Law Commission Closure

Anyone wishing to sign the letter [below] should contact 

Dr. Darin Barney at directly.

Dear Friends,

Some of you will know me from past Law Commission Advisory Councils,
some of you I have not had the pleasure of meeting. I served on the
Advisory Council from 2000-2005.

As you will have heard, as part of the Conservative government’s cuts
announced Monday, the Law Commission is slated for closure. I am
hoping you will agree that this is terrible development that should be

To that end, in consultation with past Commission Presidents Nathalie
Desrosiers and Roderick MacDonald, I have composed an open letter to
the Minister of Justice urging the government to reconsider this
decision. I am hoping you will join June Callwood and me in signing
this letter.
The letter is pasted below. As time is short, I would ask you to
refrain from making editorial suggestions – of course, if you have
serious objections to its content that prevent you from signing please
let me know and we can think about a modification. Once I have
gathered signatures I will send the letter to the Minister and Justice
critics from the other parties. I am also now in the process of
attempting to place the letter for publication in the national
newspapers, either as an op-ed piece or in the form of an open letter.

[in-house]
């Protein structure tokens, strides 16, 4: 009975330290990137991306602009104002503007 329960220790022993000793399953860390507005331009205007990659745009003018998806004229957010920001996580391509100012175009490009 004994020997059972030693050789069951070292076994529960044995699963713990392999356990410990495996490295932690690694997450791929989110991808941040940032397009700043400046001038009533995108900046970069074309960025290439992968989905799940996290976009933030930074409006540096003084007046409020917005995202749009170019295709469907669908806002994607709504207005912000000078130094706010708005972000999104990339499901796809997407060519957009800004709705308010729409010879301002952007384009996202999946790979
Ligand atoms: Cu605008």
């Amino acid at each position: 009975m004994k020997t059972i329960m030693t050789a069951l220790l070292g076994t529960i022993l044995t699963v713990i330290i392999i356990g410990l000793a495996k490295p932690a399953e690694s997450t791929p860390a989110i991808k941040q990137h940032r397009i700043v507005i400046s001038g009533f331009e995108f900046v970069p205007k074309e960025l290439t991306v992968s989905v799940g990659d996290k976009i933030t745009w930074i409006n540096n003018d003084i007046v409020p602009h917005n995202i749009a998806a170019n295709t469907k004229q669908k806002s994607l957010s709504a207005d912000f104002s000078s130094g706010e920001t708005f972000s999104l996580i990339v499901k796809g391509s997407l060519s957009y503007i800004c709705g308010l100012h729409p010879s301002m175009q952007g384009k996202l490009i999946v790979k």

If it is the latter, it is likely that the newspaper will insist on
listing only a representative sample of signatories, followed by an
indication of the number of others (in this event, please do not be
offended if your name does not appear under the published version –
all names will be listed under the letter sent to the minister).

So, if you agree to sign the letter pasted below, please indicate this
in a reply to this email (to avoid cluttering people’s mailboxes, do
not press “reply all”), indicating your name and title/affiliation as
you would like it listed on the letter.

Thanks very much,


Darin Barney, PhD

Canada Research Chair in Technology and Citizenship
Associate Professor and Chair
Dept. of Art History and Communication Studies
McGill University
853 Sherbrooke Street West
Montréal, QC
H3A 2T6
voice: 514.398.5683
fax: 514.398.7247

An open letter to Mr. Vic Toews, Minister of Justice, Canada

26 September 2006.

Dear Mr. Minister,

As part of a package of program and spending cuts announced on
September 25, the Government of Canada has decided to close the Law
Commission of Canada. As former and present members of the
Commission’s citizens’ Advisory Council, researchers who have
contributed to the Commission’s work, and citizens who recognize the
importance of its contributions to justice in Canada, we ask that you
reconsider this action and restore funding to this vital and important

In 1992, a previous government abolished Canada’s path-breaking Law
Reform Commission. It took five years before the federal government
realized the value of what had been lost, and established the new
Commission in 1997. We urge you to avoid making this mistake again.

The mission of the Law Commission is to engage Canadians in the
renewal of the law to ensure that it is relevant, responsive,